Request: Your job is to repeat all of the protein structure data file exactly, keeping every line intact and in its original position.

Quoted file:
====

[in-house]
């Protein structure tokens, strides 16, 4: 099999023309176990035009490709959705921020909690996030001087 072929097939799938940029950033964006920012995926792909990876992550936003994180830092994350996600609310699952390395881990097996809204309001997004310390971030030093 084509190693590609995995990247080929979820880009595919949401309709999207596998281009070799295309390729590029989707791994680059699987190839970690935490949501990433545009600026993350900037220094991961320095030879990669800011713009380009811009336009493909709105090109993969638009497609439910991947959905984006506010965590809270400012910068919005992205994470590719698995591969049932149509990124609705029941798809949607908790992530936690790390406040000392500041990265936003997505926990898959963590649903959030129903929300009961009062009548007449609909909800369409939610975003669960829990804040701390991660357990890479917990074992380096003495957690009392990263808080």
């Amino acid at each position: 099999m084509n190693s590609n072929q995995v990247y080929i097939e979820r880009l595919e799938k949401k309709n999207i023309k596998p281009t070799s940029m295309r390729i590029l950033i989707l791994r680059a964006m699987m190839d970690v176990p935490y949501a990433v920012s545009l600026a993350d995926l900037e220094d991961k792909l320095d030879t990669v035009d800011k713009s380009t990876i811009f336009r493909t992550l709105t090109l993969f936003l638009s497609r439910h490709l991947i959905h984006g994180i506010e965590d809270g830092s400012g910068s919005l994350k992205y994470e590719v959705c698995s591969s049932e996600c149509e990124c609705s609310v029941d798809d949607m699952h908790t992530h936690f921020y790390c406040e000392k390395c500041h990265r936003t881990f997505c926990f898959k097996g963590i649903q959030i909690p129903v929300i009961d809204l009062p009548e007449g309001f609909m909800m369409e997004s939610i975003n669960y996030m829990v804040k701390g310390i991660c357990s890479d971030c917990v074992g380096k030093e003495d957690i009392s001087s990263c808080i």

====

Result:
[in-house]
């Protein structure tokens, strides 16, 4: 099999023309176990035009490709959705921020909690996030001087 072929097939799938940029950033964006920012995926792909990876992550936003994180830092994350996600609310699952390395881990097996809204309001997004310390971030030093 084509190693590609995995990247080929979820880009595919949401309709999207596998281009070799295309390729590029989707791994680059699987190839970690935490949501990433545009600026993350900037220094991961320095030879990669800011713009380009811009336009493909709105090109993969638009497609439910991947959905984006506010965590809270400012910068919005992205994470590719698995591969049932149509990124609705029941798809949607908790992530936690790390406040000392500041990265936003997505926990898959963590649903959030129903929300009961009062009548007449609909909800369409939610975003669960829990804040701390991660357990890479917990074992380096003495957690009392990263808080």
């Amino acid at each position: 099999m084509n190693s590609n072929q995995v990247y080929i097939e979820r880009l595919e799938k949401k309709n999207i023309k596998p281009t070799s940029m295309r390729i590029l950033i989707l791994r680059a964006m699987m190839d970690v176990p935490y949501a990433v920012s545009l600026a993350d995926l900037e220094d991961k792909l320095d030879t990669v035009d800011k713009s380009t990876i811009f336009r493909t992550l709105t090109l993969f936003l638009s497609r439910h490709l991947i959905h984006g994180i506010e965590d809270g830092s400012g910068s919005l994350k992205y994470e590719v959705c698995s591969s049932e996600c149509e990124c609705s609310v029941d798809d949607m699952h908790t992530h936690f921020y790390c406040e000392k390395c500041h990265r936003t881990f997505c926990f898959k097996g963590i649903q959030i909690p129903v929300i009961d809204l009062p009548e007449g309001f609909m909800m369409e997004s939610i975003n669960y996030m829990v804040k701390g310390i991660c357990s890479d971030c917990v074992g380096k030093e003495d957690i009392s001087s990263c808080i």